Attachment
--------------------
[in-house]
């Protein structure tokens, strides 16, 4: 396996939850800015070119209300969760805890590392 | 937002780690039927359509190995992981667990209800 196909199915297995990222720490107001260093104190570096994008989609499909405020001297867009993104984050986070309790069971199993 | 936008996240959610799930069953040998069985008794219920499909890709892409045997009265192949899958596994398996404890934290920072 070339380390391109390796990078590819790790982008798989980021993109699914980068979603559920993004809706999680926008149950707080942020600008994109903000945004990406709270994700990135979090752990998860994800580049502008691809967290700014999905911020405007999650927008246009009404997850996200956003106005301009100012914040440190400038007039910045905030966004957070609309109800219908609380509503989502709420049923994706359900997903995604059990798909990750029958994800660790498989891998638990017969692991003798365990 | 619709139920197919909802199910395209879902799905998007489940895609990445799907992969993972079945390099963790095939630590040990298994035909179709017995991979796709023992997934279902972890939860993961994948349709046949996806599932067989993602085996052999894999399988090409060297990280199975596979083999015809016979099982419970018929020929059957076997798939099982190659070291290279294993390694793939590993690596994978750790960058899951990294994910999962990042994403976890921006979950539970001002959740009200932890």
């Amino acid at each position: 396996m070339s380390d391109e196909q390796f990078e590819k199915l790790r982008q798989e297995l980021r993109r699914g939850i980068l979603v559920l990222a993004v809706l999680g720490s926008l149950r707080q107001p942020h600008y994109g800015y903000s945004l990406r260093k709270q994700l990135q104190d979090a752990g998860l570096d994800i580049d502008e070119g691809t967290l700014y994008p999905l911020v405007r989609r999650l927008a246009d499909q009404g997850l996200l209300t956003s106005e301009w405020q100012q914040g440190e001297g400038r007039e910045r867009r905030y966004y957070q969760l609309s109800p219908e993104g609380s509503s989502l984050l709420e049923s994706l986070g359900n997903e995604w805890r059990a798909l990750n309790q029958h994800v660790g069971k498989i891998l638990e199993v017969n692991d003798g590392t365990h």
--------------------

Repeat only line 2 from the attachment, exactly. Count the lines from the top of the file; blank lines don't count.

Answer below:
């Protein structure tokens, strides 16, 4: 396996939850800015070119209300969760805890590392 | 937002780690039927359509190995992981667990209800 196909199915297995990222720490107001260093104190570096994008989609499909405020001297867009993104984050986070309790069971199993 | 936008996240959610799930069953040998069985008794219920499909890709892409045997009265192949899958596994398996404890934290920072 070339380390391109390796990078590819790790982008798989980021993109699914980068979603559920993004809706999680926008149950707080942020600008994109903000945004990406709270994700990135979090752990998860994800580049502008691809967290700014999905911020405007999650927008246009009404997850996200956003106005301009100012914040440190400038007039910045905030966004957070609309109800219908609380509503989502709420049923994706359900997903995604059990798909990750029958994800660790498989891998638990017969692991003798365990 | 619709139920197919909802199910395209879902799905998007489940895609990445799907992969993972079945390099963790095939630590040990298994035909179709017995991979796709023992997934279902972890939860993961994948349709046949996806599932067989993602085996052999894999399988090409060297990280199975596979083999015809016979099982419970018929020929059957076997798939099982190659070291290279294993390694793939590993690596994978750790960058899951990294994910999962990042994403976890921006979950539970001002959740009200932890």